Microcontroller with I2C AND robust clock stretching?

Do you have a question? Post it now! No Registration Necessary

Translate This Thread From English to

Threaded View
Does anyone know of an 8-bit microcontroller (among PICs, 8051s,
MC68XX, Atmel) that has a built-in i2c module which does the following:

** As a i2c slave device, it's module automatically stretches the i2c
clock (SCL) during both a WRITE and a READ by the master?

(I currently am using PICs, and clock stretching does not automatically
occur when the master does a WRITE. Thus I have a bit of a dead time
where the master can quickly issue another write, resulting in an
overrun. Thus it is up to the master's software to delay itself between
successive writes.)

Thanks,
Mike


Re: Microcontroller with I2C AND robust clock stretching?

Quoted text here. Click to load it

This is a slightly unusual request.
Normally, clock stretch was used for the simplest bit level slaves, with
SW layers that needed to slow down the master. - see the Philips LPC7xx
series for bit-level i2c examples.

  Once you have Byte level i2c, then clock stretch is less relevent, and
most such systems ( eg Serial EE memories), work by ACK/NACK to signal
busy. That way, you do not lock up the whole i2c bus with a slow system.
  Most modern uC have no problems keeping up with byte level i2c
transport, even up to ~ 1MHz.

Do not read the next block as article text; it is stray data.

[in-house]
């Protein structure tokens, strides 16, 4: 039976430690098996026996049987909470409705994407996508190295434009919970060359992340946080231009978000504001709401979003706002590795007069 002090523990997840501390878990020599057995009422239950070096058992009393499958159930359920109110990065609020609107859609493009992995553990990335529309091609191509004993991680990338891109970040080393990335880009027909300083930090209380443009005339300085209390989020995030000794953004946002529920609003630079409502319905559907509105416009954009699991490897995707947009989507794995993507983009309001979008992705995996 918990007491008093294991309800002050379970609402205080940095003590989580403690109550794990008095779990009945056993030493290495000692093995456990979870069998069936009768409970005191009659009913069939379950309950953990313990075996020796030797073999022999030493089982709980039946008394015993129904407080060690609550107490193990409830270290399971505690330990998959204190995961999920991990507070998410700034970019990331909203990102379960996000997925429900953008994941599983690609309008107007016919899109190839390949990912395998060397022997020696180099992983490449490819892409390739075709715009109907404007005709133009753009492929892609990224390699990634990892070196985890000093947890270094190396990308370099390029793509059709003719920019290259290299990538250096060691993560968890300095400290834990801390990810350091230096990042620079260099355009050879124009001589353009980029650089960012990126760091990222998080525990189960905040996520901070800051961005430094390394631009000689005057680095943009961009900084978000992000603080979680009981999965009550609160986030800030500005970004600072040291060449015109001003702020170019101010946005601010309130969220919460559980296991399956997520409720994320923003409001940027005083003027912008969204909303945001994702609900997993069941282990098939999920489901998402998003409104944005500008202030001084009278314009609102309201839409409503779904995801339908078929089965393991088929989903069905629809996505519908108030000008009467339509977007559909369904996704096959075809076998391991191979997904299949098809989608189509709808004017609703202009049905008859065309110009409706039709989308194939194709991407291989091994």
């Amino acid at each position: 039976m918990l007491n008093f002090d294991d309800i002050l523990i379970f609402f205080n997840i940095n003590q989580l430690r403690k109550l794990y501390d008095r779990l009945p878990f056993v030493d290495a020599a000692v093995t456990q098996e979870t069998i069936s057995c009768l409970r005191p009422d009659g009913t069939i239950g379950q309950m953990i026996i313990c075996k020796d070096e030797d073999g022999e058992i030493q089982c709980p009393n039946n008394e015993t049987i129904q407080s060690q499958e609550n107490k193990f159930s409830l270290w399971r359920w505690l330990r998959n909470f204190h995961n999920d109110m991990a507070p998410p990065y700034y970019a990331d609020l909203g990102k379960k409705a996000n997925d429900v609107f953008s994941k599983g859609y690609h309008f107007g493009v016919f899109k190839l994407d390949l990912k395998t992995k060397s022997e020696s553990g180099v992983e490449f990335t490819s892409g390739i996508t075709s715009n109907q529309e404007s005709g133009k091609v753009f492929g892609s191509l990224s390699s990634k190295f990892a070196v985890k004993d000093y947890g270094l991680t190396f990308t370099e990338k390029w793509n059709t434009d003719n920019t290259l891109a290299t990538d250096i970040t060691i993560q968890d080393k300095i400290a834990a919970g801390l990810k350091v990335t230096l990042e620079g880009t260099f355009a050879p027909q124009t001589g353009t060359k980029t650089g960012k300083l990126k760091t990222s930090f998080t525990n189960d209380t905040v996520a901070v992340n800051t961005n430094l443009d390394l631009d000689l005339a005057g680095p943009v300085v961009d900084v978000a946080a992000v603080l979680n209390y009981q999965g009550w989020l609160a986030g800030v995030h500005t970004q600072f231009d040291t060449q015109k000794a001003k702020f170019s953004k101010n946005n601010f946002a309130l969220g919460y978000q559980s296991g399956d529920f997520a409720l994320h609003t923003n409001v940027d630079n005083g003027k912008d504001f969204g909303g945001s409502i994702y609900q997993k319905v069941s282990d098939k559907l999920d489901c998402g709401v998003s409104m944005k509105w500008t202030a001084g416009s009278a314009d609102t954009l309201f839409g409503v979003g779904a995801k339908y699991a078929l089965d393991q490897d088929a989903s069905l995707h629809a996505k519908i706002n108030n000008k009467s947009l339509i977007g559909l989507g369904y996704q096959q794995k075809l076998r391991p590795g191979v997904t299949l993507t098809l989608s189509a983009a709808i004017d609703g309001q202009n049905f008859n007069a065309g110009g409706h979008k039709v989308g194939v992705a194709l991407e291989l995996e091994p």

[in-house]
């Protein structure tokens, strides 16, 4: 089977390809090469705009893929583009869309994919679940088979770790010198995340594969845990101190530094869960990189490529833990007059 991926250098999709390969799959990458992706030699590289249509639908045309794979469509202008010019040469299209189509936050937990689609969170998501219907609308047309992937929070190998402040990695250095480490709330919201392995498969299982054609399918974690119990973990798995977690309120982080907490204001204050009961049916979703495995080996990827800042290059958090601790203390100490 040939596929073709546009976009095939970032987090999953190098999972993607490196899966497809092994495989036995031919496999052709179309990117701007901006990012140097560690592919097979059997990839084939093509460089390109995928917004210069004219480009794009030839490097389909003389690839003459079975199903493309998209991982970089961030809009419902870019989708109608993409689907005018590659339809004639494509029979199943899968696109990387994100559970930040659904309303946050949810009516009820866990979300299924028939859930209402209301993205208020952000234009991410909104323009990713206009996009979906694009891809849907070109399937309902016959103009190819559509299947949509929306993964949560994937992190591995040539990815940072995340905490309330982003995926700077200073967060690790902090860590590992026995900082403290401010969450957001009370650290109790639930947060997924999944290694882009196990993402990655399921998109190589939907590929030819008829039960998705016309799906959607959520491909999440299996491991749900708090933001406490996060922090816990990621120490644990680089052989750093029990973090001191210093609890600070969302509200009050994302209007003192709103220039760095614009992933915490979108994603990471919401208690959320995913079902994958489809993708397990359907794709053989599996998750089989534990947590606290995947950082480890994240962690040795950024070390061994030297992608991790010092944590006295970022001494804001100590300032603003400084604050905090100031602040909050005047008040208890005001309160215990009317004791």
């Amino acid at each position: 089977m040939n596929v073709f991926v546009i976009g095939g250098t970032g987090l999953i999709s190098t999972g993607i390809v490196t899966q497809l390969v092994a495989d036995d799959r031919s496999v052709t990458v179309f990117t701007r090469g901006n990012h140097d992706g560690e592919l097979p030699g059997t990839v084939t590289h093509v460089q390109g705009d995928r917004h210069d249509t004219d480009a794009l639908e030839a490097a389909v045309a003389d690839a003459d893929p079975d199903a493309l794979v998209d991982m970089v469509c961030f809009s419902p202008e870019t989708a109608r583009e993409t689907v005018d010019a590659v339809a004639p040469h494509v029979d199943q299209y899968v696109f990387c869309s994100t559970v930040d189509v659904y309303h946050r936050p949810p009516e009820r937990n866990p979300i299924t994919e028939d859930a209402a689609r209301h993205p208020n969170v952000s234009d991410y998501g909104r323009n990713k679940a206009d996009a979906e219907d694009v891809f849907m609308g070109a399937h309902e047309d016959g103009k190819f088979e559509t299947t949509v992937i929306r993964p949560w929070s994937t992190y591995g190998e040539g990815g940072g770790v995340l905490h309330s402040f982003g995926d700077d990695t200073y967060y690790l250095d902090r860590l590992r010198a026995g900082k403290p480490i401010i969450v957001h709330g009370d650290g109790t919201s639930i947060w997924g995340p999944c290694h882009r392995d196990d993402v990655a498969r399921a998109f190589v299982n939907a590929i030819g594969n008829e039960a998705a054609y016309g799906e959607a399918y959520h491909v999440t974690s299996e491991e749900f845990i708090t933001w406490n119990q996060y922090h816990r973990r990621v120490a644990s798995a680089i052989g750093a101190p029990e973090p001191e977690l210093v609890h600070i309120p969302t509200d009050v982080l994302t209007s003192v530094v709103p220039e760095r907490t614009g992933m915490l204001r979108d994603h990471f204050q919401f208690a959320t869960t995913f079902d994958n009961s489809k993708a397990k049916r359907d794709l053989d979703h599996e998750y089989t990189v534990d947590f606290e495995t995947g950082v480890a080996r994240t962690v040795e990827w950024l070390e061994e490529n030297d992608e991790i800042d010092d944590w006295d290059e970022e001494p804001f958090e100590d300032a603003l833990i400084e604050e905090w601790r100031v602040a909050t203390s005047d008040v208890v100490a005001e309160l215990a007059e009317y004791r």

-jg


Re: Microcontroller with I2C AND robust clock stretching?
The 16F876 PIC would only clock stretch on a read.
The updated 16F876A clock stretches on both read and writes.

Quoted text here. Click to load it



Re: Microcontroller with I2C AND robust clock stretching?



Quoted text here. Click to load it

Assuming you are not using SM Bus:  If the Slave does not ACK you can not
assume reception and need to retransmit until you get the ACK.  You can
also try to have the slave force the clock low after the byte is received.
The Master will be forced to wait.



Re: Microcontroller with I2C AND robust clock stretching?
Thanks guys.

Regarding comments that the Master should check for ACK with each byte,
doesn't an ACK by the slave merely tell the master that the byte was
received? However, if the slave microcontroller's isr does not run in
timely manner (for example, if other isrs are running), then the only
way to inhibit the master would be to stretch the clock.


Site Timeline